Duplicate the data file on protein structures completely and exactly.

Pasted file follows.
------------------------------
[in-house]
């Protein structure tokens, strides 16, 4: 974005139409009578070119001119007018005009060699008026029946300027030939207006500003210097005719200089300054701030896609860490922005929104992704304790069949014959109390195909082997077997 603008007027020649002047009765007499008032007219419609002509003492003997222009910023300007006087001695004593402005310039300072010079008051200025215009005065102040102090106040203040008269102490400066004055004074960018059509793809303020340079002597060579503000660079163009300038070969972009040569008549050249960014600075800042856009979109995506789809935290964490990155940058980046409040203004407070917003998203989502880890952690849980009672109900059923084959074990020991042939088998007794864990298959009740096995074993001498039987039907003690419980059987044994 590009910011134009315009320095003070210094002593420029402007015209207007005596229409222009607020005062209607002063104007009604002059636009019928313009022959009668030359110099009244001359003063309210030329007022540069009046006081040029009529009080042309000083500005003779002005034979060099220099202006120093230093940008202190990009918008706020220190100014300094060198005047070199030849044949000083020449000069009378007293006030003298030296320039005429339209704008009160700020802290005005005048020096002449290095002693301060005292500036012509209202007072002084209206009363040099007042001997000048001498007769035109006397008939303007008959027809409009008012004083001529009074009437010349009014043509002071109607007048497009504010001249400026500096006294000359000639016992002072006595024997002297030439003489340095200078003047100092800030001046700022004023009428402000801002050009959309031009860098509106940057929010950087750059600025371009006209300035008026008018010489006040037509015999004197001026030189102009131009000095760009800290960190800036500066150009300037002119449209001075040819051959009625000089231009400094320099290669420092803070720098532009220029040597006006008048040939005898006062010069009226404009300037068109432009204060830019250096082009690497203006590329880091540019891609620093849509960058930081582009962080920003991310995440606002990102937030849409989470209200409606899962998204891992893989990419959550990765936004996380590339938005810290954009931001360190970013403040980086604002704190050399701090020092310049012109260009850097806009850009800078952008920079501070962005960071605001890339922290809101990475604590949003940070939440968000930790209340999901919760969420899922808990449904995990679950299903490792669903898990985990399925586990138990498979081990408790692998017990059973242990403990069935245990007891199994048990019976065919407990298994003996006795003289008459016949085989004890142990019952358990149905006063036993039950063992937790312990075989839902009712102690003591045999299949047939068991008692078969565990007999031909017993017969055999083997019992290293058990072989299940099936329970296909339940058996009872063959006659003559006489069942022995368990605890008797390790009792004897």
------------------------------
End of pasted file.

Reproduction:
[in-house]
């Protein structure tokens, strides 16, 4: 974005139409009578070119001119007018005009060699008026029946300027030939207006500003210097005719200089300054701030896609860490922005929104992704304790069949014959109390195909082997077997 603008007027020649002047009765007499008032007219419609002509003492003997222009910023300007006087001695004593402005310039300072010079008051200025215009005065102040102090106040203040008269102490400066004055004074960018059509793809303020340079002597060579503000660079163009300038070969972009040569008549050249960014600075800042856009979109995506789809935290964490990155940058980046409040203004407070917003998203989502880890952690849980009672109900059923084959074990020991042939088998007794864990298959009740096995074993001498039987039907003690419980059987044994 590009910011134009315009320095003070210094002593420029402007015209207007005596229409222009607020005062209607002063104007009604002059636009019928313009022959009668030359110099009244001359003063309210030329007022540069009046006081040029009529009080042309000083500005003779002005034979060099220099202006120093230093940008202190990009918008706020220190100014300094060198005047070199030849044949000083020449000069009378007293006030003298030296320039005429339209704008009160700020802290005005005048020096002449290095002693301060005292500036012509209202007072002084209206009363040099007042001997000048001498007769035109006397008939303007008959027809409009008012004083001529009074009437010349009014043509002071109607007048497009504010001249400026500096006294000359000639016992002072006595024997002297030439003489340095200078003047100092800030001046700022004023009428402000801002050009959309031009860098509106940057929010950087750059600025371009006209300035008026008018010489006040037509015999004197001026030189102009131009000095760009800290960190800036500066150009300037002119449209001075040819051959009625000089231009400094320099290669420092803070720098532009220029040597006006008048040939005898006062010069009226404009300037068109432009204060830019250096082009690497203006590329880091540019891609620093849509960058930081582009962080920003991310995440606002990102937030849409989470209200409606899962998204891992893989990419959550990765936004996380590339938005810290954009931001360190970013403040980086604002704190050399701090020092310049012109260009850097806009850009800078952008920079501070962005960071605001890339922290809101990475604590949003940070939440968000930790209340999901919760969420899922808990449904995990679950299903490792669903898990985990399925586990138990498979081990408790692998017990059973242990403990069935245990007891199994048990019976065919407990298994003996006795003289008459016949085989004890142990019952358990149905006063036993039950063992937790312990075989839902009712102690003591045999299949047939068991008692078969565990007999031909017993017969055999083997019992290293058990072989299940099936329970296909339940058996009872063959006659003559006489069942022995368990605890008797390790009792004897």